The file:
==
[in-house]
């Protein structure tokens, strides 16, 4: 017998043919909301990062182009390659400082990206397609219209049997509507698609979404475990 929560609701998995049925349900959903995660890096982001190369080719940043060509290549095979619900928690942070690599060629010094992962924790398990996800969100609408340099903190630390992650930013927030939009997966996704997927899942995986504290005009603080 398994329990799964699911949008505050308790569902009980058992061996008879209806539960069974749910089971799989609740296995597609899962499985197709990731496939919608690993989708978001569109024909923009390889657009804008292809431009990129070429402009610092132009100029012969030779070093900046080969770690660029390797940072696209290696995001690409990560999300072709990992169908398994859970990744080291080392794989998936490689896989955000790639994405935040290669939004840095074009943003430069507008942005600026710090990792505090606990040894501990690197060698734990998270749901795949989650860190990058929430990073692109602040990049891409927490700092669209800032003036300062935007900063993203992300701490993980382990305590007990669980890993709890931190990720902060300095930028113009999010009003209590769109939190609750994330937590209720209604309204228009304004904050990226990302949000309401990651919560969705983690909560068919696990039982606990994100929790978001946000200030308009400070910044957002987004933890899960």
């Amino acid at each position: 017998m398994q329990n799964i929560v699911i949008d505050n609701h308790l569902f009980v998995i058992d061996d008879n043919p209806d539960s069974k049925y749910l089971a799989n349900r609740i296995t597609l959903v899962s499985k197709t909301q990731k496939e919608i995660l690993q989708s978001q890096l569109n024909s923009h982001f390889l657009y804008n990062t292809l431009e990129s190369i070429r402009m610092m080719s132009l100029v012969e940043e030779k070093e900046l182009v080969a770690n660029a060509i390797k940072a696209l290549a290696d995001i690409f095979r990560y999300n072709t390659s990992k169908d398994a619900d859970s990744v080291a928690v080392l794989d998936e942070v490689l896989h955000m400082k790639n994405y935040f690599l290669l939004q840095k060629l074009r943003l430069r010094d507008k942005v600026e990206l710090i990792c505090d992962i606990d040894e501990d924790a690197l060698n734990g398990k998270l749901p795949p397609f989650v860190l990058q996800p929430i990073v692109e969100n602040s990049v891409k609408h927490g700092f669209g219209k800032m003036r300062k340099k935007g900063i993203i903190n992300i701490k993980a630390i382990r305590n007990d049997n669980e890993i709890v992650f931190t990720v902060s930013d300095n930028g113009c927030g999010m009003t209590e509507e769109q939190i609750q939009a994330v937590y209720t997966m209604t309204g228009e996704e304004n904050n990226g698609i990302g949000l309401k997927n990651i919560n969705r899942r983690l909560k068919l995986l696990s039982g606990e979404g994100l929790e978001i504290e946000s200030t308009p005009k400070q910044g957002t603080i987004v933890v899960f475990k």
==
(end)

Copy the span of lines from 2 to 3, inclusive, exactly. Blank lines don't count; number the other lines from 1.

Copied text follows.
């Protein structure tokens, strides 16, 4: 017998043919909301990062182009390659400082990206397609219209049997509507698609979404475990 929560609701998995049925349900959903995660890096982001190369080719940043060509290549095979619900928690942070690599060629010094992962924790398990996800969100609408340099903190630390992650930013927030939009997966996704997927899942995986504290005009603080 398994329990799964699911949008505050308790569902009980058992061996008879209806539960069974749910089971799989609740296995597609899962499985197709990731496939919608690993989708978001569109024909923009390889657009804008292809431009990129070429402009610092132009100029012969030779070093900046080969770690660029390797940072696209290696995001690409990560999300072709990992169908398994859970990744080291080392794989998936490689896989955000790639994405935040290669939004840095074009943003430069507008942005600026710090990792505090606990040894501990690197060698734990998270749901795949989650860190990058929430990073692109602040990049891409927490700092669209800032003036300062935007900063993203992300701490993980382990305590007990669980890993709890931190990720902060300095930028113009999010009003209590769109939190609750994330937590209720209604309204228009304004904050990226990302949000309401990651919560969705983690909560068919696990039982606990994100929790978001946000200030308009400070910044957002987004933890899960």
């Amino acid at each position: 017998m398994q329990n799964i929560v699911i949008d505050n609701h308790l569902f009980v998995i058992d061996d008879n043919p209806d539960s069974k049925y749910l089971a799989n349900r609740i296995t597609l959903v899962s499985k197709t909301q990731k496939e919608i995660l690993q989708s978001q890096l569109n024909s923009h982001f390889l657009y804008n990062t292809l431009e990129s190369i070429r402009m610092m080719s132009l100029v012969e940043e030779k070093e900046l182009v080969a770690n660029a060509i390797k940072a696209l290549a290696d995001i690409f095979r990560y999300n072709t390659s990992k169908d398994a619900d859970s990744v080291a928690v080392l794989d998936e942070v490689l896989h955000m400082k790639n994405y935040f690599l290669l939004q840095k060629l074009r943003l430069r010094d507008k942005v600026e990206l710090i990792c505090d992962i606990d040894e501990d924790a690197l060698n734990g398990k998270l749901p795949p397609f989650v860190l990058q996800p929430i990073v692109e969100n602040s990049v891409k609408h927490g700092f669209g219209k800032m003036r300062k340099k935007g900063i993203i903190n992300i701490k993980a630390i382990r305590n007990d049997n669980e890993i709890v992650f931190t990720v902060s930013d300095n930028g113009c927030g999010m009003t209590e509507e769109q939190i609750q939009a994330v937590y209720t997966m209604t309204g228009e996704e304004n904050n990226g698609i990302g949000l309401k997927n990651i919560n969705r899942r983690l909560k068919l995986l696990s039982g606990e979404g994100l929790e978001i504290e946000s200030t308009p005009k400070q910044g957002t603080i987004v933890v899960f475990k």